So with all the UK government cuts having now filtered their way down to the general public I thought I’d write an article on a musicians perspective. As a professional musician you have to accept that your work is patchy and inconsistent at best, it goes with the territory so to speak.
You can find yourself swamped with work all at the same time, particularly in the summer months during the wedding season and again in the run up to Christmas and the New Year. All of a sudden the work dries up in January as many people decide to tighten their purse strings after an extravagant festive season.
The beginning of the year is quite bereft of public holidays, weddings and other events that often book live music. There are no festivals to generate employment… I think you get the idea. So, what do musicians do when they’re not gigging?
Well, the simple answer is that they teach. Gigs 90% of the time take up an evening which leaves the musician plenty of time during the day to occupy themselves with other activities. Teaching is a fantastic way to supplement ones gigging income and it usually guarantees at least a small regular income each month.
Therefore this kind of employment is vital if a musician wants to make a go at a full time career in music. Where do you find work as an instrumental teacher? Well there are three main ways of approaching it. Every county council will have some kind of music service who supply the state schools in the area with peripatetic music teachers.
Lessons are given during the school term and sometimes can also include some Saturday school work. The employment given by a music service is often extremely varied as they can request that you work with small groups or ensembles as well as on an individual basis so you need to be prepared to do some work that initially is perhaps a little outside your comfort zone.
The more you take the opportunities that a music service gives you the more likely they will be to book you for more work. You’ll get to meet a whole host of musicians who also work for the music service in collaborative projects so it’s a great way of meeting new people and forging new contacts and potentially more work.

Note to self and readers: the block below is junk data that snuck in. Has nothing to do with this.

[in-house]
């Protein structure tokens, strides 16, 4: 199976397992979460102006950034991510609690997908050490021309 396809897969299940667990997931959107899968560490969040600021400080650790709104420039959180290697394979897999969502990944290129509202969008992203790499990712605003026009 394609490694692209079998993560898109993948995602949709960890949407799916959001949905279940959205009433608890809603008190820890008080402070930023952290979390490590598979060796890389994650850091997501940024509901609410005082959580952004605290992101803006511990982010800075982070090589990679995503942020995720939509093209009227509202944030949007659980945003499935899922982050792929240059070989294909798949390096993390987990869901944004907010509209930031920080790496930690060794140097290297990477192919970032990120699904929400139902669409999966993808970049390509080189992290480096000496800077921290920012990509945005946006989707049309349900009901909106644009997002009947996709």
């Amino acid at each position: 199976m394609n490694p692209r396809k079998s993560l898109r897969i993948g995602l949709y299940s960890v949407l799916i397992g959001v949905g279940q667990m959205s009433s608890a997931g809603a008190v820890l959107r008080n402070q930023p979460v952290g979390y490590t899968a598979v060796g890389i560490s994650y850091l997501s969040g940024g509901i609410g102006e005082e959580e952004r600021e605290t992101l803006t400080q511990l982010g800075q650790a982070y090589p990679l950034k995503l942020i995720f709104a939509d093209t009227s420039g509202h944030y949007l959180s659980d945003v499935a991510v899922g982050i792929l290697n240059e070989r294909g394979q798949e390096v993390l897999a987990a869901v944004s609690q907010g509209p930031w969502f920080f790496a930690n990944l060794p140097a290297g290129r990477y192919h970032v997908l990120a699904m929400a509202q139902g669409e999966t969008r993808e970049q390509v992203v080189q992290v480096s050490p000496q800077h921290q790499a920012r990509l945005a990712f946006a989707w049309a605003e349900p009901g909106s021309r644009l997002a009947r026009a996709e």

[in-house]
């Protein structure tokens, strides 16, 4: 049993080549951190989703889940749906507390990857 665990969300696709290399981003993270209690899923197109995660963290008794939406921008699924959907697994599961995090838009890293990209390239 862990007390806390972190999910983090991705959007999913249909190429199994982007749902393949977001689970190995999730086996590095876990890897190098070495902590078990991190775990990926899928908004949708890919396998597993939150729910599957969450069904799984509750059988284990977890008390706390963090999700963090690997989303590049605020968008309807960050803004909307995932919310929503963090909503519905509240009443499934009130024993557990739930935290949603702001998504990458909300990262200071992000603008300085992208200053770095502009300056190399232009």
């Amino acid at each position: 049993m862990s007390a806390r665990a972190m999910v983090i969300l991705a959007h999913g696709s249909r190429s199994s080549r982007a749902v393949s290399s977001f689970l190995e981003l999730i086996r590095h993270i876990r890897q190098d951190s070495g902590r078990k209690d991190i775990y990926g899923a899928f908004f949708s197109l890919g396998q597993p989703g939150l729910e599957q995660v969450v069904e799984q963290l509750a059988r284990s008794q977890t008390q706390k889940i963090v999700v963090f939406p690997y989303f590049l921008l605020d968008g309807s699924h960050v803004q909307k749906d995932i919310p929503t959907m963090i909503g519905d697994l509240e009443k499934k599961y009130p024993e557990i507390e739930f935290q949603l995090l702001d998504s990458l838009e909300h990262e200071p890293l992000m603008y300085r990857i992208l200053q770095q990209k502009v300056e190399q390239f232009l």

Unfortunately, due to the aforementioned government cuts many music services have either stopped recruiting altogether or even worse have been forced to reduce the amount of work that is available. This has left many previously employed musicians looking for another source of income.
The problem at the moment from my perspective appears to be that there are many more musicians looking for work alongside new entrants into the profession, usually graduates and undergraduates alike from music colleges and universities who are all vying for few positions.
The market has reached saturation point and at the moment openings are very few and far between. When a position does become available, so many people applying for one position means that your chances of standing out from the crowd and even getting an interview are slim at best.
So if music service employment is currently out of the question where can a musician find another source of income? The second option is to teach privately at home or at students houses. Private students I have found to be much more rewarding as they have often hunted down the teacher and the age ranges of these students varies enormously.
You’ll have to work much harder to find enough work as a private instrumental tutor. You need to spend money on advertising, perhaps even a website and generally try and promote yourself as much as possible. This of course takes time, which is unpaid but if you’re really committed you can find enough students to make it worthwhile.
This particular area has suffered slightly as more recently people have tightened their belts with certain luxury expenses. Music lessons are usually one of the first things anybody is going to cut down on if not stop altogether. The key to success is to not get complacent, keep pushing yourself out into the public domain.
Advertise every so often and try to keep the adverts fresh and interesting. Put flyers in the local music shop, in fact advertise anywhere you can think of, you never know who will see it. Maintain a website with regular updates and research how you can move up the search engines.
There’s no use having a great website if no-one is going to see it so you need to make sure that you’re doing everything possible to generate traffic. So you’ve done all of the above, you’ve got a great website and have some new students, brilliant, fantastic, it’s not easy but you’ve already done a great job. Well done!
Stopping here is the biggest mistake you can make because really you don’t want to rely on a single set of pupils for them to one day say they can’t have lessons any more and leave you with a financial shortfall.
In these instances it’s usually good to come to some kind of agreement or contract between you and the student about how many lessons you will teach and then, if it’s working out agree to another set. That way you can safeguard your income somewhat but still keep your teaching schedule convenient for you.